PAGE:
I've been very busy over the past few days and haven't had the chance to report on fishing.
Let me begin by confirming that the search for my first 2013 Springer continues.
I fished the Dee twice last week along with a couple of sessions on the Finn and a day on the Lackagh.
The Dee dropped to a nice height last week although the colour lingered about for the whole spate. I fished down through a couple of runs quickly using a sinking shooting head and a large RS Super Snaelda.
No fish succumbed to the fly, not even a kelt.
Good water on the River Dee
Swinging 'er through a nice tail.
Rod cam. on a clearing Dee.
The Finn rose to 2ft on Friday so I decided it was time to get back up to Gleann Fhinne and resume the hunt for chrome up there.
There was a hard frost on Friday night and with air temperatures dropping to a low of -5 in Donegal, the water dropped out of the Finn very quickly and by Saturday morning the river was under 1' on the gauge at Glenmore. According to the O.P.W. meter reading at Ballybofey, the water temperature was around 3.5c on Saturday. Seriously cold water conditions for salmon fishing. I called on Sim at Glenmore and met Joe Early, a Zpey, Echo and Airflo tackle dealer from Co.Derry as well as a couple of other familiar season rods. It was good to catch up and swap stories from last season and nobody was in much of a hurry to get to the river. I must confess that even when the fishing conditions are good, I prefer not to be in too much of a rush to get fishing. I find days out far more enjoyable when things are relaxed and chilled out.
Eventually, however, I managed to get myself sufficiently motivated to get down to the Ivy Bridge. I started off at the 'V', the pool just below the Ivy Bridge which is a great lie for salmon at any time of the year. Springers sit at the back of the pool after negotiating some heavy water. This is probably one of the most reliable throws on the whole river.
I worked down through Carlins, Leonards, the Glebe and, of course, the Graveyard. The water was a bit on the low side for the Graveyard and I always find it a bit boring at this height. I also fished the Island Pools at the end of the beat but not a sign of a fish anywhere.
Making my way down to the prime Spring lie on the Graveyard.
It's important to hit the far bank here!
On my way back to the car, I bumped into Co.Antrim men Andy McGall and Andy Jaffrey. I bump into Andrew 'Easkey' McGall, from time to time in these parts, and it's always great to glean a few pearls of wisdom from fellow switch rod enthusiasts.
Conehead Parkie and a Gamakatsu Octopus Single.
An enjoyable, cold, first day out on the Finn. At least I have the season ticket sorted now and I can fish the open water as I please.
I hit the Lackagh for high tide on Sunday morning. I was delighted to see the river sitting just below 7 on the guage and confidence was high.
Covering the Eel Weir.
Gin clear water meant that a stealthy approach was in order in case any fish were sitting at my feet. A stiff, biting wind swept up the river from the estuary down at the Ards, making life uncomfortable. Thank goodness for Simms!
A bitterly cold upstream breeze on the Lackagh.
Note the water clarity.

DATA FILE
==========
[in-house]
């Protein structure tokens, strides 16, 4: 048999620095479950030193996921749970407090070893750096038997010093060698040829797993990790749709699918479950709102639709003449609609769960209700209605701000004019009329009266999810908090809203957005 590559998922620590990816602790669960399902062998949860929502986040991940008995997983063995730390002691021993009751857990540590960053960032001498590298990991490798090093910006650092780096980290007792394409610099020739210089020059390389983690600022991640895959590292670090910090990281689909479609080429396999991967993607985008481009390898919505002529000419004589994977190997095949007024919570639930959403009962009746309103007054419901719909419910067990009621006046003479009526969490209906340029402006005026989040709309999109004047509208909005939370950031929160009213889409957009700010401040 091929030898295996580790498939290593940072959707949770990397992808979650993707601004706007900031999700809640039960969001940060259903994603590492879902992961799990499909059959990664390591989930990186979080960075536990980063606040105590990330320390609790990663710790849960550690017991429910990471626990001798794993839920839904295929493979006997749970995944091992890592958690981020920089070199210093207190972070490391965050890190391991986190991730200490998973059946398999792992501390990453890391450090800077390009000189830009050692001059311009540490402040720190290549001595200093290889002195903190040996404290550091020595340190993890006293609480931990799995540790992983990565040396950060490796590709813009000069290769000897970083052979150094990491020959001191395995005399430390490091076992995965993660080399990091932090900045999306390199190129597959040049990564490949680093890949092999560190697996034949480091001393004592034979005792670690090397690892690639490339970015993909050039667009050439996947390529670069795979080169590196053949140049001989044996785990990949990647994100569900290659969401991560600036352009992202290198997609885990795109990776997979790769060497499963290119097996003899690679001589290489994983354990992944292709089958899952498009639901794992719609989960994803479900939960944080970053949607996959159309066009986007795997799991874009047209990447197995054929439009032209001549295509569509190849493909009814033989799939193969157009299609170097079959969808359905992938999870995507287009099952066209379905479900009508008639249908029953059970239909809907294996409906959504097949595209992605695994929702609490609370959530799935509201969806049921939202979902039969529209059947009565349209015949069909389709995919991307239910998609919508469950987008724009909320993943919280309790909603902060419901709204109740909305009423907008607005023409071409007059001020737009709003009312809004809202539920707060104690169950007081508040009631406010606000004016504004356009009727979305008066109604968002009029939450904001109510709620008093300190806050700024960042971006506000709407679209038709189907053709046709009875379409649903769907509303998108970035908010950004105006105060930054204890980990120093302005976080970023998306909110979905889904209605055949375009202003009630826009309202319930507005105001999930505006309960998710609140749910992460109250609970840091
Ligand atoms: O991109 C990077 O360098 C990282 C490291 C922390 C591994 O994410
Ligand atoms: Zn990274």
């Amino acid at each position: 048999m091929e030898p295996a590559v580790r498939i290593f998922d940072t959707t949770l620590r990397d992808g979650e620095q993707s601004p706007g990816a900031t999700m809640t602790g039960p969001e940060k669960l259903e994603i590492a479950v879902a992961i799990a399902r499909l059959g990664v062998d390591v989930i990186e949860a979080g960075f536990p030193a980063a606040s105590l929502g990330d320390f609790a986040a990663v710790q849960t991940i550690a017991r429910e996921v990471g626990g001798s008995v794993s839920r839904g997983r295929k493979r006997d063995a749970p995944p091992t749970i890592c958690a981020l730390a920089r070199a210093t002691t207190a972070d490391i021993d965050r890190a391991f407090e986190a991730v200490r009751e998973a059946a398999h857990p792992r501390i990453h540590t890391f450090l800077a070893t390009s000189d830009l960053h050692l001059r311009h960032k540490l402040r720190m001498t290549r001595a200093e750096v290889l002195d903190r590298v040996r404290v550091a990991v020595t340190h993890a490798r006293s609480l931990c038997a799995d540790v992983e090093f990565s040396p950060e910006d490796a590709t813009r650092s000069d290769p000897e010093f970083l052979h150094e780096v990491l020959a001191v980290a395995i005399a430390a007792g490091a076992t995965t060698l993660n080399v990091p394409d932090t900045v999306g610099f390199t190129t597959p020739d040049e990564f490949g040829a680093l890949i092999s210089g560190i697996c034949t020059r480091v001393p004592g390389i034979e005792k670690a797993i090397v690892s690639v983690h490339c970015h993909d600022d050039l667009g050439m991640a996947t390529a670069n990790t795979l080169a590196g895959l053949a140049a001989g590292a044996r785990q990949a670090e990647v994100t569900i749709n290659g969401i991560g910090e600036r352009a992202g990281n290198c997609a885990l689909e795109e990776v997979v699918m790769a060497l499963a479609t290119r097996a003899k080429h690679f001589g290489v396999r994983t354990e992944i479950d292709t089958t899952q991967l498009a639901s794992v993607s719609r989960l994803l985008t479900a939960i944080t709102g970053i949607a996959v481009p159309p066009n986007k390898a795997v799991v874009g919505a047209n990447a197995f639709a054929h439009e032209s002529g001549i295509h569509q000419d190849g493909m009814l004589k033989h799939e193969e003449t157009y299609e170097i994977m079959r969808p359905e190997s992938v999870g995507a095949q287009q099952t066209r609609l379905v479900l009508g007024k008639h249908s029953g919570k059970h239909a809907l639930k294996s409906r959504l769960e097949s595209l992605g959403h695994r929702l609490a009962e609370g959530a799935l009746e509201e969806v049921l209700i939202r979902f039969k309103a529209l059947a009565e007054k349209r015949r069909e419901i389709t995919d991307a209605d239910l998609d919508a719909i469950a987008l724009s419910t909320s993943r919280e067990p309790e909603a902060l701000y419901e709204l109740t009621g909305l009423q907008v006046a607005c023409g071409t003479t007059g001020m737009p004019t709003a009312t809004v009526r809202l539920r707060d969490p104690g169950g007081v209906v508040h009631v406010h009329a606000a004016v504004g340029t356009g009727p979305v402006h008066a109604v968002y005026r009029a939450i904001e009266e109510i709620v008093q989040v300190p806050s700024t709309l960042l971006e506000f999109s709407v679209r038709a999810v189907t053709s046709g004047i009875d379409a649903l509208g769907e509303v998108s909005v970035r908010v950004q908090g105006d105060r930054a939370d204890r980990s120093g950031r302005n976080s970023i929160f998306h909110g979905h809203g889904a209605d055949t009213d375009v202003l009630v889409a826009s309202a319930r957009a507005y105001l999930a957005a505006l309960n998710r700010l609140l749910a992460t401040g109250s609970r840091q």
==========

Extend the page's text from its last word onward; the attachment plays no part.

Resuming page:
Nice water height!
I fished the Eel Weir using the Rio Scandi/Short Versitip for half an hour in the hope that a fish might have moved in off the tide, but nothing. I then headed up to the Grilse Pool and worked down through the Garden Pool and back to the Eel Weir.
Tail of Grise Pool.
I then set up my new Airflo Skagit Switch line with 10' T14 leader and a tungsten conehead Black and Yellow Snaelda. The Skagit line weighs 510 grains so overhead casting with this line on my 8wt. Orvis Access Switch will likely result in a broken rod. Using waterborne anchor casts such as the snap T and Perry Poke, the skagit flew out and turned over the level sink-tip effortlessly. This line has serious potential for dredging. It's sure not subtle but it has a worthy place in any salmon anglers armoury. I might try and get my hands on some of the Skagit Master DVDs and try to adapt some of the techniques used by North American Steelhead Rats for use on Irish Atlantics. It will probably be more difficult using the skagit on my local rivers where overhead casting is often needed but I'll try it out next week anyway. I finished up early afternoon on the Lackagh without a touch of a fish.
It was back to the Finn on Monday morning. The bank holiday meant that an extra days fishing was possible. The Finn was relatively quiet Monday morning; sore heads were probably had by manys a man after the St. Patrick's day festivities. I fished down through Key's and then tried Martin's before heading up to McGinty's.
A few hours fishing sated my angling appetite for a few days and I headed back down to the Wee County. Easter holidays on Friday means that I'll get a chance to do some more fishing in the coming days and I'll endeavour to keep the updates regular while I'm out and about.
Head of Keys
Tail of the Grilse Stream
Gleann Fhinne; ag amharc i dtreo na Cruacha Gorma.
Top of McGinty's
I plan to fish local for the first week of the holidays. It's raining heavily at the minute so we'll probably have very high rivers around here for a good few days. Once they clear however, I'll be up on the Dee and Glyde searching for that ridiculously elusive springer.
I've a few new purchases to look forward to: A new jungle cock cape will inspire me to get to the vice; I've a load of half finished flies lying about the place. I've a 5wt Orvis Switch line on the way for my 5wt Access although this rod will not be brought out of hibernation until the grilse start running the Finn in earnest. I'm also selling my 13' #9 Grey's Greyflex Mk2 so if any of you want a nice spate river rod, get in touch!